We know form many projects we have covered — such as e-Nable and Robohand or Fittle — that 3D printing is a perfect fit for people with disabilities. That is because disabilities usually affect every person differently and 3D printing’s potential for tailor made fabrication can help target each specific need more efficiently and at a much lower cost than any mass produced item.
Moved by the special needs of some of the makers it has worked with, FabLab Hub, a group of North American makers offering information and organizing workshops on how to open and run a FabLab and its technologies, launched an Indiegogo campaign to provide 3D printers, supplies, scanners and other tools for two of them in particular.
The idea came after a Digital Fabrication conference in Portland that FabLab Hub co-chaired. They received a moving letter from Suzan Norton, mother of Mike, a kid who, in spite of all the difficulties caused by his muscular dystrophy, is a graphic designer attending the Communication and New Media Program at the Southern Maine Community College.
Suzan went with Mike to the conference and felt just like many people that first see the potential of 3D printing and personal manufacturing, immediately understanding the benefits that such technology could bring to the specific needs of every single person, such as the opportunity to develop tailor made supports at a tiny fraction of standard industry prices.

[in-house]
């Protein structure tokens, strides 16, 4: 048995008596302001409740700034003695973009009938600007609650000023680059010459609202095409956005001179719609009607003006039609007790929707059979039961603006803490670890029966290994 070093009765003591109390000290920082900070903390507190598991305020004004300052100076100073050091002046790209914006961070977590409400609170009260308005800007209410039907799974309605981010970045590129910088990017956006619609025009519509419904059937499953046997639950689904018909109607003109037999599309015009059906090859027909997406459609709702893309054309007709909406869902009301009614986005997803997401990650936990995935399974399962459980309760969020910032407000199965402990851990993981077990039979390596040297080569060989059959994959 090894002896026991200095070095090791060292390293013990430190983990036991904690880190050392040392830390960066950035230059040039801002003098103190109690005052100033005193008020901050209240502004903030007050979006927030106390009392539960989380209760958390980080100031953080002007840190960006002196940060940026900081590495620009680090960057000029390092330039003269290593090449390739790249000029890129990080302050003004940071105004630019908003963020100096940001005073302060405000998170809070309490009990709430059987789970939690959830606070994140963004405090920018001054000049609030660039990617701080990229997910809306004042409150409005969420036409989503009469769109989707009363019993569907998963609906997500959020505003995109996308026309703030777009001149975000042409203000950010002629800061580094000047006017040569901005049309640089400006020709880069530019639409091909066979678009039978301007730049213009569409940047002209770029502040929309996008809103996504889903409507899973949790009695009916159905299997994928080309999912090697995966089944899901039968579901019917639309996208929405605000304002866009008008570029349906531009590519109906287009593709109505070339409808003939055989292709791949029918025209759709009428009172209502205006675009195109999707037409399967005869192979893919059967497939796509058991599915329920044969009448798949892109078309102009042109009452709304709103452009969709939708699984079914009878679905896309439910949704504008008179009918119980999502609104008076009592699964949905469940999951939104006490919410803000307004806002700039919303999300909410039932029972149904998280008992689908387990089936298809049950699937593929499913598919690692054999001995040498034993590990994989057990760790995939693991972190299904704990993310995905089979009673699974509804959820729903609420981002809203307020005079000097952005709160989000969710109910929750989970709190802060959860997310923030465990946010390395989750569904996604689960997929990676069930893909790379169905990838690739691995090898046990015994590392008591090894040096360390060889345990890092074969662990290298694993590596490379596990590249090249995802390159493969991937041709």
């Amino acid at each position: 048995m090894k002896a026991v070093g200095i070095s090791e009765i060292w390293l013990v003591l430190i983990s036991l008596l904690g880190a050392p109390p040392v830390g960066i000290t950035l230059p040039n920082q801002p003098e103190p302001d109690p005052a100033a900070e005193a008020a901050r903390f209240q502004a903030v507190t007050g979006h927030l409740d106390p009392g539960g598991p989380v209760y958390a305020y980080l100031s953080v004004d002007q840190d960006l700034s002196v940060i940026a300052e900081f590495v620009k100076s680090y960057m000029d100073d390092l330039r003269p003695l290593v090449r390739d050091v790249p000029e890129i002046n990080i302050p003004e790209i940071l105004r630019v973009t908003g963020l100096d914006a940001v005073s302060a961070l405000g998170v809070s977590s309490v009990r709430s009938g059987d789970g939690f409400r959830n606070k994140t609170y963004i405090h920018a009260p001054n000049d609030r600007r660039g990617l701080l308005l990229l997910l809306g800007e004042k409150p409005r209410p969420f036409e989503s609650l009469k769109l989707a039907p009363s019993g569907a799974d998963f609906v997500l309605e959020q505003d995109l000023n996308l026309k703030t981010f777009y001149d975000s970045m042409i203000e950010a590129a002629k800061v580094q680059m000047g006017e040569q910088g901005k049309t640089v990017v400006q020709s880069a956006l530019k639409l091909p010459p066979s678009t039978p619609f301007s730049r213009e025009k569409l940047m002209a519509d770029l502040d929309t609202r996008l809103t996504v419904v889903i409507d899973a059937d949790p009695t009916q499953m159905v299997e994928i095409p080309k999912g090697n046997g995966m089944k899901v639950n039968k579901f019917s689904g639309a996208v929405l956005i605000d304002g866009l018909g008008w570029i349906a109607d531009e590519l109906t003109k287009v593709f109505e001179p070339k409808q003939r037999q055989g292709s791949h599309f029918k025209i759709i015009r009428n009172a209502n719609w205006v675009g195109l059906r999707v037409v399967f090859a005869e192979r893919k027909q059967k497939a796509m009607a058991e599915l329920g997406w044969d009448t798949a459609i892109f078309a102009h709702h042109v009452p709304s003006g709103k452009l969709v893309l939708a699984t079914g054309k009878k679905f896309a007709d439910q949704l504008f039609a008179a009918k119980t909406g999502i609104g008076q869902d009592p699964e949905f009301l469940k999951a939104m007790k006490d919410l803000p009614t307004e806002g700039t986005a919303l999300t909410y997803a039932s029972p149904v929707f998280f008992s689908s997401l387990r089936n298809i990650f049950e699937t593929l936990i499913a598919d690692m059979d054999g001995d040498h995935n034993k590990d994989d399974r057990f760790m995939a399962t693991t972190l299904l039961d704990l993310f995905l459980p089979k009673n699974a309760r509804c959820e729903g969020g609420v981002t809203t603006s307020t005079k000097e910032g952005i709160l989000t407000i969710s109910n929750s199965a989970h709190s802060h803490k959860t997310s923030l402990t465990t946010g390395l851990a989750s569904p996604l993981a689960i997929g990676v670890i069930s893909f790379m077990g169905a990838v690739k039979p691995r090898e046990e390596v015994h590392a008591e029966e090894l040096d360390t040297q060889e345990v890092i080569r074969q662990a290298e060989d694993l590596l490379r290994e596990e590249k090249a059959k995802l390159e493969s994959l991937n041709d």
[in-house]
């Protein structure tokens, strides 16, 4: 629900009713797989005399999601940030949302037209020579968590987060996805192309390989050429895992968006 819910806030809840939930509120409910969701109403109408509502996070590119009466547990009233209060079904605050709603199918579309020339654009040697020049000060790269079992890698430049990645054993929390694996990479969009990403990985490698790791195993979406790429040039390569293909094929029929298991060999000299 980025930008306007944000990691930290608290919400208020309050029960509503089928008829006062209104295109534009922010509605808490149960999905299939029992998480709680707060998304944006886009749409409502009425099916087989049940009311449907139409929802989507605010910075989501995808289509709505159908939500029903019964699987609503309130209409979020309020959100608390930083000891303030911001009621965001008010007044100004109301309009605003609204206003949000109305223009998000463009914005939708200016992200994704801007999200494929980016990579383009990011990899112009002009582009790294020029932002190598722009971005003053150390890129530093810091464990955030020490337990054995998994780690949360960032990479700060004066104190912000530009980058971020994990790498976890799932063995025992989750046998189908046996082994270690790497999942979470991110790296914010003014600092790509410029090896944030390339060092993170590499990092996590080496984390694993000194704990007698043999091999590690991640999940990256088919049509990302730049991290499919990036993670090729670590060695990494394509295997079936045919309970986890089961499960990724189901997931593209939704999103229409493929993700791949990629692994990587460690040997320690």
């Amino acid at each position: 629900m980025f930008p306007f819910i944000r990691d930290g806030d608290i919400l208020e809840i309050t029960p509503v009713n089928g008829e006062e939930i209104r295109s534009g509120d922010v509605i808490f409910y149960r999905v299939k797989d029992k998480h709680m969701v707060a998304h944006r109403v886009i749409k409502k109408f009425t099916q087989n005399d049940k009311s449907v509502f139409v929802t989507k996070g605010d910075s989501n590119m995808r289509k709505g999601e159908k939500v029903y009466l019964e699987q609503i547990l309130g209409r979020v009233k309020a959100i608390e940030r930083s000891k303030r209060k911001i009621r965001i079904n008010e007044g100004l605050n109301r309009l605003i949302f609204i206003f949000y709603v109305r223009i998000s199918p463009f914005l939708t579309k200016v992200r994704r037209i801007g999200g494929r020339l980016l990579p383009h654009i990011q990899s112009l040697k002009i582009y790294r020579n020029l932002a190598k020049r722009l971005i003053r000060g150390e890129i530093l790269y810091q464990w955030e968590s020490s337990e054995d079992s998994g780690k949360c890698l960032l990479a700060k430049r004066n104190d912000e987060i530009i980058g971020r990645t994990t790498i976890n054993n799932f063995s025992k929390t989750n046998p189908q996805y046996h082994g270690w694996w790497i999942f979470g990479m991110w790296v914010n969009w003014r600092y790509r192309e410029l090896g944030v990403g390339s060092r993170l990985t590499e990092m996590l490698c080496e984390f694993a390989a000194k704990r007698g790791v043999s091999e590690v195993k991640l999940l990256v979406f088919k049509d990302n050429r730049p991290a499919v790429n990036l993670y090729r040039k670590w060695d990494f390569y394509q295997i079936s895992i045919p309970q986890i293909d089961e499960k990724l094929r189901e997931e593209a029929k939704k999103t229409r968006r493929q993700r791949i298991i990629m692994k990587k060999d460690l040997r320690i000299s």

You can read the full letter on the campaign’s page, it really is worth it. What FabLab Hud did, however, was take this as inspiration to help other special need makers as well. For example Cameron Naramore, who is wheelchair bound and has been using 3D printing to develop robotic arms, or Raul Krathausen, who 3D printed portable ramps for his wheelchair.
Fablab Hub’s goal is to raise $5000 to get Mike Norton a 3D Printer, as well as some material and training to get started. The balance will be used to fund Cameron Naramore’s robotic arm project and any more of the money collected will go to other special need makers. Rewards for helping out include two wheelchair people buttons designed by Mike Norton for a $10 contribution. At the time of writing the campaign has already raised over $1000 and there is still more than two weeks left to get to the goal. If you got chills from reading Suzan’s letter, chipping in may make you feel even better.